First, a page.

Urban Wood Workbook Tells How to Create Value from Waste

The Baltimore Wood Project and USDA Forest Service have collaborated on the newly released Urban Wood Workbook. The authors state that the workbook “is designed to be a practical reference for practitioners,” including municipal managers, tree care professionals, sawyers, woodworkers and other urban wood stakeholders.  

“Specific and realistic examples of how different types of stakeholders can approach planning and expect to benefit from using urban wood are included in the section entitled ‘Applying the Urban Wood Flows Model.’ The model examines the urban wood supply chain including identifying sources of salvageable urban wood materials through using them to produce value-added wood products. 

The workbook’s framework and strategies are largely based on the experiences of the Baltimore Urban Wood Project, which was initiated in 2012 to develop and support a diversified regional wood economy that promotes sustainability and creates jobs, especially for people with barriers to employment. The core strategy of the Baltimore Project is diverting wood that is often wasted and capturing its value. This includes wood from the deconstruction of abandoned rowhomes and “fresh cut” wood from urban tree operations.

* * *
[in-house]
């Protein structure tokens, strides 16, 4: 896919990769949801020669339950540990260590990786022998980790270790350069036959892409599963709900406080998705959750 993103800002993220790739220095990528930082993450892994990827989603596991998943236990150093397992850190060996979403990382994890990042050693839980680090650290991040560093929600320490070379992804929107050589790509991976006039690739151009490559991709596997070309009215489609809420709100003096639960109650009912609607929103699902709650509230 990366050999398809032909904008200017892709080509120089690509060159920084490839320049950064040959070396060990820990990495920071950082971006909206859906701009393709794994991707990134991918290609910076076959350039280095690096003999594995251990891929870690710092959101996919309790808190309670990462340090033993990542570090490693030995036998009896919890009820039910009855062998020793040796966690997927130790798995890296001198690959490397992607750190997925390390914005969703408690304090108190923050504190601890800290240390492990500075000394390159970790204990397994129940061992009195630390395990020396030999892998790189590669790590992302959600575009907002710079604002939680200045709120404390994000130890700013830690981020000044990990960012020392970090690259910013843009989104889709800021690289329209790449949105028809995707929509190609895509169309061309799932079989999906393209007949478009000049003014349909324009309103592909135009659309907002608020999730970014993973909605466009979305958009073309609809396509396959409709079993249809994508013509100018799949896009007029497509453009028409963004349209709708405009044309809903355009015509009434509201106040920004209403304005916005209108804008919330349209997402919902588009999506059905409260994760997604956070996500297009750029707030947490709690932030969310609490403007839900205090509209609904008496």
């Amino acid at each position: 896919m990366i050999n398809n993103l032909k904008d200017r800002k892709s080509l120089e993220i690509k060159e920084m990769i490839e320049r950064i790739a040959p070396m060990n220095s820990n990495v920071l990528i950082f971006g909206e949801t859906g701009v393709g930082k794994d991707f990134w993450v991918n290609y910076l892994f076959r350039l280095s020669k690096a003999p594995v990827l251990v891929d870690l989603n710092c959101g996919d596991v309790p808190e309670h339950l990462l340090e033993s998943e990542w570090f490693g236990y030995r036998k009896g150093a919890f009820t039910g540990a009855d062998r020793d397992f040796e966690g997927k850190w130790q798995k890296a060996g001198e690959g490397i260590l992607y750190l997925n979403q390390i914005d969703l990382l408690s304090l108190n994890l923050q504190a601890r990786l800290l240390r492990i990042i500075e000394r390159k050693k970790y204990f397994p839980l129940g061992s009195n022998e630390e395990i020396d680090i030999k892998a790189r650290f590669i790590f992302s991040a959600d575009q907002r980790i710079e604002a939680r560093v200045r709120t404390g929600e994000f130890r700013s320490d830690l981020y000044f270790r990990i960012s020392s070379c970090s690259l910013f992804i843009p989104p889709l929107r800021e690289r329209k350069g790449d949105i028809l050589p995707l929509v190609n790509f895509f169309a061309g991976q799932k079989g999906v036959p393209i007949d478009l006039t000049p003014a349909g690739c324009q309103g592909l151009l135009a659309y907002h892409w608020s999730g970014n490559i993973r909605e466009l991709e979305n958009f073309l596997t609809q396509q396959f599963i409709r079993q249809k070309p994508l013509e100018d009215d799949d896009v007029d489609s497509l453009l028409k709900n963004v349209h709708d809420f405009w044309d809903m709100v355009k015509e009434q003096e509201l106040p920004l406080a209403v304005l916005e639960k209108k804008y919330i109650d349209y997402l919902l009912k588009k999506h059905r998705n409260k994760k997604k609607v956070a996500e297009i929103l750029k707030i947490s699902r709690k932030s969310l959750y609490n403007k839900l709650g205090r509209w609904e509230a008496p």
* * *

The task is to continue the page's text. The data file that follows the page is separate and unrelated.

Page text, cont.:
“The value of most urban wood is based on characteristics not found in rural forests — species diversity, large diameter, or character (flaws),” notes the forward of the workbook. “Wood harvested in Baltimore is primarily valued for its story and aesthetic and is being used to create excellent furnishings and architectural enhancements. In this way, the wood captured in these efforts compliments the wood being produced in rural settings. In addition, wood harvested in Baltimore is sometimes shipped to rural communities in other states for secondary processing, generating economic value across state lines. A partnership with Room & Board, a sustainable furniture company, has yielded the Urban Wood Project furniture line. As of summer 2018, Room & Board has reused over 16,000 board feet from Baltimore rowhomes. Many of the products are manufactured in Vermont, Pennsylvania, and West Virginia.”

The Urban Wood Workbook was written by Mike Galvin, director of the consulting group at SavATree; J. Morgan Grove, research scientist and team leader for the Baltimore Field Station and Baltimore Ecosystem Study, USDA Forest Service; Sarah Hines, Urban Field Station network coordinator, USDA forest service; and Lauren Marshall, national program manager for Urban & Community Forestry, USDA Forest Service.

Download the Urban Wood Workbook.